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Saving Catholic Schools

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Earlier this year, Chicago Catholics were saddened to learn that at least six Catholic schools in the Archdiocese of Chicago had been slated for closure by the end of the year. This unfortunate blow to Chicago's Catholic community was alleviated somewhat a few months later – of the six schools, half of them were granted reprieves. The three schools that will be re-opening this fall are Our Lady of Victory in Chicago's Portage Park neighborhood, St. Florian Catholic School in Chicago's Hegewisch neighborhood, and St. Christopher Catholic School in southwest suburban Midlothian, Illinois. So how did Catholics save those schools?

The Chicago Tribune published an article earlier this week that might provide a few clues. Some of the schools selected for closure, like the Stewart Avenue campus of the Academy of St. Benedict the African, had to do so because of safety reasons. The Stewart Avenue campus is being shut down due to poor building conditions. St. Benedict the African's school program isn't ending entirely, merely one of the school's campuses is closing. However, most Catholic schools end up closing because they are financially struggling and suffering from extremely low enrollment rates.

In the case of Our Lady of Victory, the principal of the school, Jennifer Hodge, was shocked to learn that her school had ended up on the closure list. Since becoming principal, she had been able to double enrollment rates from 91 students to 172 students in just two years. The decision of the Archdiocese of Chicago didn't seem to make sense. “I thought we were moving in the right direction", she told the Tribune. When they learned of the news, Our Lady of Victory and the two other schools spent their entire spring semester fundraising, aiming to replace deficits ranging from $200,000 to $400,000 that the archdiocese had been supplementing the last few years. St. Florian came up with $250,000, Our Lady raised $900,000 in pledges over the next three years, and St. Christopher secured a stunning $2 million in pledges, which, if honored, will keep the school operating on its own for at least eight years.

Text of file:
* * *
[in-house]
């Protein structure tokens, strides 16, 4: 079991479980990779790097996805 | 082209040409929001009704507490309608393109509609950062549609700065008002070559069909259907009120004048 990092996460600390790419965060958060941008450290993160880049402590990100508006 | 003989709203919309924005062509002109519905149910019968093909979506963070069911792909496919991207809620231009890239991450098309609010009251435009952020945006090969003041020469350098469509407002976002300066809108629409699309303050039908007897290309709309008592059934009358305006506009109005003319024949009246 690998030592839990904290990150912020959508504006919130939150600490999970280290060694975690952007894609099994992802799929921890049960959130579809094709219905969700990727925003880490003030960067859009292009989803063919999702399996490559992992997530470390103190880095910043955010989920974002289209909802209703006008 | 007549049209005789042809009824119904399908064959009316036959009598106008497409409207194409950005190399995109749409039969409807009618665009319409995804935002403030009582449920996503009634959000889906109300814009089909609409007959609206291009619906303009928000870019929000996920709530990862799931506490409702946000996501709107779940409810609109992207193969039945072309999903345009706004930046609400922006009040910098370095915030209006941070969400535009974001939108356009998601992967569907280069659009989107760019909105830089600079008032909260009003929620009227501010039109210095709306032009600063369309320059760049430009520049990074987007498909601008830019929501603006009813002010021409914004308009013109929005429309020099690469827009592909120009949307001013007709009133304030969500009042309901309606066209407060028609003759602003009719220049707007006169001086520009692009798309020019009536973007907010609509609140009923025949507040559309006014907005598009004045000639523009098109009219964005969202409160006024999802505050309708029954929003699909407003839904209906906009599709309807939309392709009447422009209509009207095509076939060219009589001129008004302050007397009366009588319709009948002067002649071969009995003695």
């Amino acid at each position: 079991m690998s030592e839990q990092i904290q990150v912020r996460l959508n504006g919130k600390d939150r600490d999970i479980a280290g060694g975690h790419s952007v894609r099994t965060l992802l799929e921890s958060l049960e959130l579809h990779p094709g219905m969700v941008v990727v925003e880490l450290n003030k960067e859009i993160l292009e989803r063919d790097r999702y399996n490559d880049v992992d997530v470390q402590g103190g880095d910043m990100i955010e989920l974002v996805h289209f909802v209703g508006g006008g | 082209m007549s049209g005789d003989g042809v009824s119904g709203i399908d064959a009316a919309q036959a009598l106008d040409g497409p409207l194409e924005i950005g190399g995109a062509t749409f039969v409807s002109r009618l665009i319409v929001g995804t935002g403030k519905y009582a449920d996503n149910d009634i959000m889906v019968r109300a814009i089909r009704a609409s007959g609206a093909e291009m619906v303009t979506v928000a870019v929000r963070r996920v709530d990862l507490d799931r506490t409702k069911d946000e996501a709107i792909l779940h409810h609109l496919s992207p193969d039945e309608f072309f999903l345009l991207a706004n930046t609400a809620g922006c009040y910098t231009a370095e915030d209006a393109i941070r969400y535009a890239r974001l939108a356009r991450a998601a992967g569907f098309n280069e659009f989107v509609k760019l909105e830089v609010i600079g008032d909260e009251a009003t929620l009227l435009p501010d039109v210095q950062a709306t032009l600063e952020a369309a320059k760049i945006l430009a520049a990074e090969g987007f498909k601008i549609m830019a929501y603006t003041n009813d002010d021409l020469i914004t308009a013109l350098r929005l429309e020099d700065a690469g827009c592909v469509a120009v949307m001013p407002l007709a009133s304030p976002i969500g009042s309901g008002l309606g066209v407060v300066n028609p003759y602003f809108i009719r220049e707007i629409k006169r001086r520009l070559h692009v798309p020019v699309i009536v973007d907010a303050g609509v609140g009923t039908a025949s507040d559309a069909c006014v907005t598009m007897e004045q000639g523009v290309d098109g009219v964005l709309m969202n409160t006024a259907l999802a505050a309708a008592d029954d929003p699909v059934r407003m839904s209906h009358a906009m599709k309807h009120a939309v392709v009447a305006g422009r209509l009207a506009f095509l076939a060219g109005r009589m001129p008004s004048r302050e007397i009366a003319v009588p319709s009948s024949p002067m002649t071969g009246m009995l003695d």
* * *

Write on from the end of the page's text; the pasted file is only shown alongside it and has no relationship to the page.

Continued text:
To demonstrate their commitment, John Clavio, the head of the finance committee at St. Christopher, recalled driving in a snowstorm to talk to people about the pledge drive to save the school. Eventually, more than 500 families pledged an average of $1,000 annually over five years. "The initial 10 days was nothing but adrenaline”, he noted. Meanwhile, at St. Florian, fundraisers heavily focused on restaurant drives, such as a pancake breakfast and raffles that brought thousands of dollars more than expected. St. Florian's “loaves and fishes story” included a Chicago Blackhawks jersey that was raffled and then returned four times before it raised $2,000. St. Florian took about six weeks to raise its money, which included around $100,000 in pledges, $100,000 in new tuition money and about $50,000 in cash. Within two weeks, they notified the Archdiocese's Office of Catholic Schools with their plan. Finally, the appropriately named Our Lady of Victory focused heavily on their alumni committee. Our Lady of Victory announced that in addition to new revenue, they were aiming to increase enrollment to 200 students this year. The marketing committee at Our Lady of Victory asked families to post photos of their summer vacations wearing school shirts reading "Stoke the Fire."

Thanks to the strong efforts of Catholic families in those three parishes, half of the Catholic schools slated for closure in the Archdiocese of Chicago this year will be returning this fall. It is a good reminder that with God, all things are possible.

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